In my last blog , I promised to give you some tips about how...
Should We Abandon Budgeting or Can We Improve It?
Traditional budgeting has for a long time been criticized for encouraging counterproductive behaviour, hindering growth and wasting time on useless exercises. In recent years, the Beyond Budgeting methodology has gained ground as an alternative. Being a general management philosophy to a large extent Beyond Budgeting plays down or altogether eliminates the annual budget as a management tool, shifting the focus to rolling forecasts and non-budget related KPI's.
In between Beyond Budgeting and the traditional approach we find alternatives that are not as radical as Beyond Budgeting but aim at reforming the traditional approach and minimizing the negative effects. The Better Budgeting and Advanced Budgeting approaches aim to do this, focusing on rolling forecasts, turning towards driver-based planning instead of KPI's based on after-the-fact financial results, and thus better linking performance targets with business drivers.
The traditional planning and budgeting approach certainly has many drawbacks and it is important to keep improving and searching for better alternatives. We just have to keep in mind that companies are different. While a young company operating in a dynamic market may find detailed budgeting beside the point, for an established, hierarchical business in a stable market, implementing a radical change in management may be doomed to fail. Thus, before deciding on your strategy, it makes sense to consider the situation of your business from the perspectives of your external environment on the one hand and your internal structure on the other.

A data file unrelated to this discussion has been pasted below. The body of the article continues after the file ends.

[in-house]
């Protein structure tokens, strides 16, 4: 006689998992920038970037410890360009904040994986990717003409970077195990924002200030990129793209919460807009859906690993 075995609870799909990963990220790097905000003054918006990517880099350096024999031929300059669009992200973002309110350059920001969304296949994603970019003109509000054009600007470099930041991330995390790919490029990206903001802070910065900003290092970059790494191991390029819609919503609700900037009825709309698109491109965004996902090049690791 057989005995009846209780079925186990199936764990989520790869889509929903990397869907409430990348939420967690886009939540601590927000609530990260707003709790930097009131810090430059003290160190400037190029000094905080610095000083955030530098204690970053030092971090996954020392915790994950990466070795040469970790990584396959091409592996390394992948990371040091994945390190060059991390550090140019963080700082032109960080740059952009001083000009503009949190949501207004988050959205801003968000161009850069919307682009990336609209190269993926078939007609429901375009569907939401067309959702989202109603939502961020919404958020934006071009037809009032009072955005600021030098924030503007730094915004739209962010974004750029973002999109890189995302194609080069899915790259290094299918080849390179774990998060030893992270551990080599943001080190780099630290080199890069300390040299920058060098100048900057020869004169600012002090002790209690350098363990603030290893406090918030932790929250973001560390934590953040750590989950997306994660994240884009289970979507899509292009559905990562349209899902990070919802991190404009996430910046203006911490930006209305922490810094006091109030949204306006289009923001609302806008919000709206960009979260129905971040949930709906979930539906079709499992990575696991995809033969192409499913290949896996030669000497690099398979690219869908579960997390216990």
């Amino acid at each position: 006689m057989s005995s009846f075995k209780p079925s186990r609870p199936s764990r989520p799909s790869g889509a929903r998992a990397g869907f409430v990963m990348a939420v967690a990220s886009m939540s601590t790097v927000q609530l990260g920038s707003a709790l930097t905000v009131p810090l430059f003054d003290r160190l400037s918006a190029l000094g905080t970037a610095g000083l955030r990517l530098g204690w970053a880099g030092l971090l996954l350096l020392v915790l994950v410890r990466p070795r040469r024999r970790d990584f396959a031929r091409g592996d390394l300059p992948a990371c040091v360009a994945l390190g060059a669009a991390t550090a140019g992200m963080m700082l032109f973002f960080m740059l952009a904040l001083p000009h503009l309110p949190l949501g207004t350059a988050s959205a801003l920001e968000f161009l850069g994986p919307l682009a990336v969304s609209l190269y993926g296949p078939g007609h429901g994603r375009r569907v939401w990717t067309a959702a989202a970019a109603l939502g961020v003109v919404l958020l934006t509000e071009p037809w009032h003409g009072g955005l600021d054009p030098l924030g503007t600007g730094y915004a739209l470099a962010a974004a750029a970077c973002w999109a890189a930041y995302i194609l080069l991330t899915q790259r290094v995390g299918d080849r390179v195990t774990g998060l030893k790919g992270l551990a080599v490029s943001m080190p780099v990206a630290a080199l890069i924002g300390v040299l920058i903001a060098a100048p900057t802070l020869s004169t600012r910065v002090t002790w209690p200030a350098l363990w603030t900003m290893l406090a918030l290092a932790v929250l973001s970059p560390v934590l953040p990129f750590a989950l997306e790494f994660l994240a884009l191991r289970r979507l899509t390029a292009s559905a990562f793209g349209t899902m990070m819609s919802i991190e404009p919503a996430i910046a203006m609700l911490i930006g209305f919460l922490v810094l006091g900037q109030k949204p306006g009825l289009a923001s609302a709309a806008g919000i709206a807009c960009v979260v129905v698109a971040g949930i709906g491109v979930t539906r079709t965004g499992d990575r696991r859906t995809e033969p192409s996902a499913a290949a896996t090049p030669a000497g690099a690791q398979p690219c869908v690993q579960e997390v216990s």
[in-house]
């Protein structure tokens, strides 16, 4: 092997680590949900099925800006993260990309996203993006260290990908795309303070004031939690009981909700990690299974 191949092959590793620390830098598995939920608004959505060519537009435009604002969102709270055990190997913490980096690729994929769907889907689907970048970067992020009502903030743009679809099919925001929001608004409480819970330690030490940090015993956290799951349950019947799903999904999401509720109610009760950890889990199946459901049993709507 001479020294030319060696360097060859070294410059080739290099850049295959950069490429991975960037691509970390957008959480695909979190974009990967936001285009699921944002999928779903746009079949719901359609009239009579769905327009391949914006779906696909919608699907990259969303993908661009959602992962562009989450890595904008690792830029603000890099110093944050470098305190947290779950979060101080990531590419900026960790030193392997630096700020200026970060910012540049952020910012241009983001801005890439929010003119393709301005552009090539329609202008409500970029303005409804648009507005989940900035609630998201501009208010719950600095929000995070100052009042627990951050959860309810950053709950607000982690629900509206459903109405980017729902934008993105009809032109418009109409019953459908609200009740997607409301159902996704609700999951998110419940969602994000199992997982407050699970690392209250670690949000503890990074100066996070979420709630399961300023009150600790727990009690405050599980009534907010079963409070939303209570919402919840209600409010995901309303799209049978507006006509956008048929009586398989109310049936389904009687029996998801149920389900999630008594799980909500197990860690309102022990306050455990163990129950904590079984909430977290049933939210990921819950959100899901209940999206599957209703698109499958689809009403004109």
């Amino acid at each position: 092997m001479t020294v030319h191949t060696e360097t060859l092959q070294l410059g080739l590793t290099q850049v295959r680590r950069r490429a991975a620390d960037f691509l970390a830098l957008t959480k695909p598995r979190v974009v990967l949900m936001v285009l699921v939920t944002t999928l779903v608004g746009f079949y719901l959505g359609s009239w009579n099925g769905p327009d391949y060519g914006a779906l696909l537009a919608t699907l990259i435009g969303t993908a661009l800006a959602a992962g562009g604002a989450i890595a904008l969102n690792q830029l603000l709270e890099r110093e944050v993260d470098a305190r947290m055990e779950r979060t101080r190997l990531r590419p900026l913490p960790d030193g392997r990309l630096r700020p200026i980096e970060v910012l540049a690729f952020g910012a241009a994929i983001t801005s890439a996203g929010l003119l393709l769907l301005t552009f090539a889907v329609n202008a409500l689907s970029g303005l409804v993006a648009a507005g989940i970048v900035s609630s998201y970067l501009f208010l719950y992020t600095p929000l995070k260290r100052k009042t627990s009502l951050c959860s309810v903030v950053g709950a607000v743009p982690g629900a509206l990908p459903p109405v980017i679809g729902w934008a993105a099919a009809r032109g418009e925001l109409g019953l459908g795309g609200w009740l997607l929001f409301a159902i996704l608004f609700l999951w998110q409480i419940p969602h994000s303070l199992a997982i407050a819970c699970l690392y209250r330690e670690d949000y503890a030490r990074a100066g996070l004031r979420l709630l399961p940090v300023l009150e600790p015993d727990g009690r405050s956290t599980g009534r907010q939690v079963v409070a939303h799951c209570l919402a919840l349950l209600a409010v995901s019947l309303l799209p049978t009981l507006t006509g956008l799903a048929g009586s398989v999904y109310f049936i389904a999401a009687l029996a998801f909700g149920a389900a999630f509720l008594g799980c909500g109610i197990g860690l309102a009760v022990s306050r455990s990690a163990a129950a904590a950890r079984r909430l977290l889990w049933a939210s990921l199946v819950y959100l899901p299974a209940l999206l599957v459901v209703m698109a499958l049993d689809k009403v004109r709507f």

This being said it may be argued that the core problem, in fact, lies with the concept of budgeting itself. The reason is that budgeting tries to accomplish three different tasks at the same time and within the same framework; forecasting, target setting and resource allocation, while in fact, those should be different processes. A good forecast should be realistic and unbiased, but as soon as we start using the forecast as a target we lose those qualities. A good target should be both realistic and ambitious; it should push us to the limits. And in order to allocate resources correctly, we need a good unbiased forecast and we need to be able to change the allocation as we go along.
The key to improvement, therefore, is to go beyond the generic concept of budgeting by breaking it up into its core components - the specific tasks we are trying to achieve. Once this is done we can design our processes around those tasks. The urgency and nature of this exercise should be determined by the specific situation and environment of our business. There is no single size that fits all.